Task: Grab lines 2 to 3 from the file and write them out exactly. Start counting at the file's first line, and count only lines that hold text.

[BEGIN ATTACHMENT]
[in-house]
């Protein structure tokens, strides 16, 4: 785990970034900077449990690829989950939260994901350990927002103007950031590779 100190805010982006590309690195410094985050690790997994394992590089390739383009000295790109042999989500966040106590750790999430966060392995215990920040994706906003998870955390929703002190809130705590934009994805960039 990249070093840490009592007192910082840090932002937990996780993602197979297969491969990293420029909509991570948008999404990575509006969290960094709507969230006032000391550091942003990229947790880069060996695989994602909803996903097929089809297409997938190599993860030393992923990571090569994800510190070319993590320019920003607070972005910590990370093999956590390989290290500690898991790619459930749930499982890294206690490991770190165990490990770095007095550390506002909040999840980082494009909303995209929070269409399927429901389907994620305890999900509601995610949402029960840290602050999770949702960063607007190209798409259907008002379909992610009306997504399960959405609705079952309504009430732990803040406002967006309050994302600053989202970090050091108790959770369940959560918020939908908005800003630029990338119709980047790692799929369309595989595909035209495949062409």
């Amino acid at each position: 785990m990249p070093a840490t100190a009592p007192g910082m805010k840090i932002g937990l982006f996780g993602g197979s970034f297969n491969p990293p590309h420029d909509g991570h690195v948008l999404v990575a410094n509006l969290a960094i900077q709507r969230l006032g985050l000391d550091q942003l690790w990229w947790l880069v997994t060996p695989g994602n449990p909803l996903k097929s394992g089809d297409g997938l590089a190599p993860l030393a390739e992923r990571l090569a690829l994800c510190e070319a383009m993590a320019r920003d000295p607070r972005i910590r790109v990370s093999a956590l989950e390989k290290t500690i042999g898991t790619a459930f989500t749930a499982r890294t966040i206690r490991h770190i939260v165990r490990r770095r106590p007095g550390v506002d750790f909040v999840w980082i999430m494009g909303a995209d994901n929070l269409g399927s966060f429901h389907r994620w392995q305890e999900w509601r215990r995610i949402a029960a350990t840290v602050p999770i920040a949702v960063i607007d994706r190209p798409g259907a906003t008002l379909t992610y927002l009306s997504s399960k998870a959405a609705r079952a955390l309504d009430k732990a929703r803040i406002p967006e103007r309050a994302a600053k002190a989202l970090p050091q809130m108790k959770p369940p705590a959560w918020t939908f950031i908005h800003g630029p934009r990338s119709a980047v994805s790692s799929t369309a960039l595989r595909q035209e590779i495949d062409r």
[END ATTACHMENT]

């Protein structure tokens, strides 16, 4: 785990970034900077449990690829989950939260994901350990927002103007950031590779 100190805010982006590309690195410094985050690790997994394992590089390739383009000295790109042999989500966040106590750790999430966060392995215990920040994706906003998870955390929703002190809130705590934009994805960039 990249070093840490009592007192910082840090932002937990996780993602197979297969491969990293420029909509991570948008999404990575509006969290960094709507969230006032000391550091942003990229947790880069060996695989994602909803996903097929089809297409997938190599993860030393992923990571090569994800510190070319993590320019920003607070972005910590990370093999956590390989290290500690898991790619459930749930499982890294206690490991770190165990490990770095007095550390506002909040999840980082494009909303995209929070269409399927429901389907994620305890999900509601995610949402029960840290602050999770949702960063607007190209798409259907008002379909992610009306997504399960959405609705079952309504009430732990803040406002967006309050994302600053989202970090050091108790959770369940959560918020939908908005800003630029990338119709980047790692799929369309595989595909035209495949062409």
């Amino acid at each position: 785990m990249p070093a840490t100190a009592p007192g910082m805010k840090i932002g937990l982006f996780g993602g197979s970034f297969n491969p990293p590309h420029d909509g991570h690195v948008l999404v990575a410094n509006l969290a960094i900077q709507r969230l006032g985050l000391d550091q942003l690790w990229w947790l880069v997994t060996p695989g994602n449990p909803l996903k097929s394992g089809d297409g997938l590089a190599p993860l030393a390739e992923r990571l090569a690829l994800c510190e070319a383009m993590a320019r920003d000295p607070r972005i910590r790109v990370s093999a956590l989950e390989k290290t500690i042999g898991t790619a459930f989500t749930a499982r890294t966040i206690r490991h770190i939260v165990r490990r770095r106590p007095g550390v506002d750790f909040v999840w980082i999430m494009g909303a995209d994901n929070l269409g399927s966060f429901h389907r994620w392995q305890e999900w509601r215990r995610i949402a029960a350990t840290v602050p999770i920040a949702v960063i607007d994706r190209p798409g259907a906003t008002l379909t992610y927002l009306s997504s399960k998870a959405a609705r079952a955390l309504d009430k732990a929703r803040i406002p967006e103007r309050a994302a600053k002190a989202l970090p050091q809130m108790k959770p369940p705590a959560w918020t939908f950031i908005h800003g630029p934009r990338s119709a980047v994805s790692s799929t369309a960039l595989r595909q035209e590779i495949d062409r």